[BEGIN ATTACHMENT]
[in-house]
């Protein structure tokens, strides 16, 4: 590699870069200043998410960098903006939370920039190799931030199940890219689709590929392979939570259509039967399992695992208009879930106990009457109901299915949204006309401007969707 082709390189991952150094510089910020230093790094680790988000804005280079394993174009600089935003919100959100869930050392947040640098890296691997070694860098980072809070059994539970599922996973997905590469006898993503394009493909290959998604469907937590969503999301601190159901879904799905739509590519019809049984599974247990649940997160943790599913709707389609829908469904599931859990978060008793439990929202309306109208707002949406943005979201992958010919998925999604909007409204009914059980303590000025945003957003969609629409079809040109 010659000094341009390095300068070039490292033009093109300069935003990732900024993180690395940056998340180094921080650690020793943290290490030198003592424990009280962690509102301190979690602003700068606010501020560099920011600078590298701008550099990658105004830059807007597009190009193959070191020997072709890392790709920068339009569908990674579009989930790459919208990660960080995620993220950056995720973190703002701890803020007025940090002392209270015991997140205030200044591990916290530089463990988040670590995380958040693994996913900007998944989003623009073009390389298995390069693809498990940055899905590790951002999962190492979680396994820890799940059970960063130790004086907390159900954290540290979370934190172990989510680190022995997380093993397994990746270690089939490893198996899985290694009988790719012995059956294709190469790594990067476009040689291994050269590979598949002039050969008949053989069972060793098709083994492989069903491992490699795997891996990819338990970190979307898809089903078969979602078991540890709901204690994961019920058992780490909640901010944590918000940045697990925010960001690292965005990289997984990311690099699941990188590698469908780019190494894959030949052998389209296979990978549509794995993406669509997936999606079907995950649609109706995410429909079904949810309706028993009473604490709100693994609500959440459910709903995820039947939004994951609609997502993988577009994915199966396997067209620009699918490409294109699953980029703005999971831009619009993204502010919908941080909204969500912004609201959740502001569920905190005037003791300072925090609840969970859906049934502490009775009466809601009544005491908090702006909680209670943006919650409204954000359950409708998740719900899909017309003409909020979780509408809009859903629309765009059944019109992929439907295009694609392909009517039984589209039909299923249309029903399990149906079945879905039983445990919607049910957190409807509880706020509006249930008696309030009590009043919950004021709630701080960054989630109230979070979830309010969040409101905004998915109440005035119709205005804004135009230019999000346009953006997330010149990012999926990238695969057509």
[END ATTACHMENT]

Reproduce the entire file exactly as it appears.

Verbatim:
[in-house]
């Protein structure tokens, strides 16, 4: 590699870069200043998410960098903006939370920039190799931030199940890219689709590929392979939570259509039967399992695992208009879930106990009457109901299915949204006309401007969707 082709390189991952150094510089910020230093790094680790988000804005280079394993174009600089935003919100959100869930050392947040640098890296691997070694860098980072809070059994539970599922996973997905590469006898993503394009493909290959998604469907937590969503999301601190159901879904799905739509590519019809049984599974247990649940997160943790599913709707389609829908469904599931859990978060008793439990929202309306109208707002949406943005979201992958010919998925999604909007409204009914059980303590000025945003957003969609629409079809040109 010659000094341009390095300068070039490292033009093109300069935003990732900024993180690395940056998340180094921080650690020793943290290490030198003592424990009280962690509102301190979690602003700068606010501020560099920011600078590298701008550099990658105004830059807007597009190009193959070191020997072709890392790709920068339009569908990674579009989930790459919208990660960080995620993220950056995720973190703002701890803020007025940090002392209270015991997140205030200044591990916290530089463990988040670590995380958040693994996913900007998944989003623009073009390389298995390069693809498990940055899905590790951002999962190492979680396994820890799940059970960063130790004086907390159900954290540290979370934190172990989510680190022995997380093993397994990746270690089939490893198996899985290694009988790719012995059956294709190469790594990067476009040689291994050269590979598949002039050969008949053989069972060793098709083994492989069903491992490699795997891996990819338990970190979307898809089903078969979602078991540890709901204690994961019920058992780490909640901010944590918000940045697990925010960001690292965005990289997984990311690099699941990188590698469908780019190494894959030949052998389209296979990978549509794995993406669509997936999606079907995950649609109706995410429909079904949810309706028993009473604490709100693994609500959440459910709903995820039947939004994951609609997502993988577009994915199966396997067209620009699918490409294109699953980029703005999971831009619009993204502010919908941080909204969500912004609201959740502001569920905190005037003791300072925090609840969970859906049934502490009775009466809601009544005491908090702006909680209670943006919650409204954000359950409708998740719900899909017309003409909020979780509408809009859903629309765009059944019109992929439907295009694609392909009517039984589209039909299923249309029903399990149906079945879905039983445990919607049910957190409807509880706020509006249930008696309030009590009043919950004021709630701080960054989630109230979070979830309010969040409101905004998915109440005035119709205005804004135009230019999000346009953006997330010149990012999926990238695969057509």